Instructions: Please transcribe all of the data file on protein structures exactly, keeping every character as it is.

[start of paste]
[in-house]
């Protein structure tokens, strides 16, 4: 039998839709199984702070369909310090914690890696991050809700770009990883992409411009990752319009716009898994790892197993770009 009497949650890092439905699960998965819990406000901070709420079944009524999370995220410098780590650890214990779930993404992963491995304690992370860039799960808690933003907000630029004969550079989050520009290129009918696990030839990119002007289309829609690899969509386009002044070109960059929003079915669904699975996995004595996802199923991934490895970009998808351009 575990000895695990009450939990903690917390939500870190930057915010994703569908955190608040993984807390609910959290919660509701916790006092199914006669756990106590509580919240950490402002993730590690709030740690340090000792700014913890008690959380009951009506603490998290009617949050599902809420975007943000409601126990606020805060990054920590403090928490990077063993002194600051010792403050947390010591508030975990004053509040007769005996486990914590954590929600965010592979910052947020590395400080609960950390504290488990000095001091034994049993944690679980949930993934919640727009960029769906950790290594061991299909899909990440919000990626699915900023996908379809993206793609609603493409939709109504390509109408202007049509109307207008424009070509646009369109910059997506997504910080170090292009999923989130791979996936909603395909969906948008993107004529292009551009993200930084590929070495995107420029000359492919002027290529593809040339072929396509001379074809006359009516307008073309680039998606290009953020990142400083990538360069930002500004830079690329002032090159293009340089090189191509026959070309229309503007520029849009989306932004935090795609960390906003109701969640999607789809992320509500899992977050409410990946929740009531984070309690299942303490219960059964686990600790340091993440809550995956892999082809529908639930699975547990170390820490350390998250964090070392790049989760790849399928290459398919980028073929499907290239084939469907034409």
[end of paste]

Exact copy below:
[in-house]
């Protein structure tokens, strides 16, 4: 039998839709199984702070369909310090914690890696991050809700770009990883992409411009990752319009716009898994790892197993770009 009497949650890092439905699960998965819990406000901070709420079944009524999370995220410098780590650890214990779930993404992963491995304690992370860039799960808690933003907000630029004969550079989050520009290129009918696990030839990119002007289309829609690899969509386009002044070109960059929003079915669904699975996995004595996802199923991934490895970009998808351009 575990000895695990009450939990903690917390939500870190930057915010994703569908955190608040993984807390609910959290919660509701916790006092199914006669756990106590509580919240950490402002993730590690709030740690340090000792700014913890008690959380009951009506603490998290009617949050599902809420975007943000409601126990606020805060990054920590403090928490990077063993002194600051010792403050947390010591508030975990004053509040007769005996486990914590954590929600965010592979910052947020590395400080609960950390504290488990000095001091034994049993944690679980949930993934919640727009960029769906950790290594061991299909899909990440919000990626699915900023996908379809993206793609609603493409939709109504390509109408202007049509109307207008424009070509646009369109910059997506997504910080170090292009999923989130791979996936909603395909969906948008993107004529292009551009993200930084590929070495995107420029000359492919002027290529593809040339072929396509001379074809006359009516307008073309680039998606290009953020990142400083990538360069930002500004830079690329002032090159293009340089090189191509026959070309229309503007520029849009989306932004935090795609960390906003109701969640999607789809992320509500899992977050409410990946929740009531984070309690299942303490219960059964686990600790340091993440809550995956892999082809529908639930699975547990170390820490350390998250964090070392790049989760790849399928290459398919980028073929499907290239084939469907034409």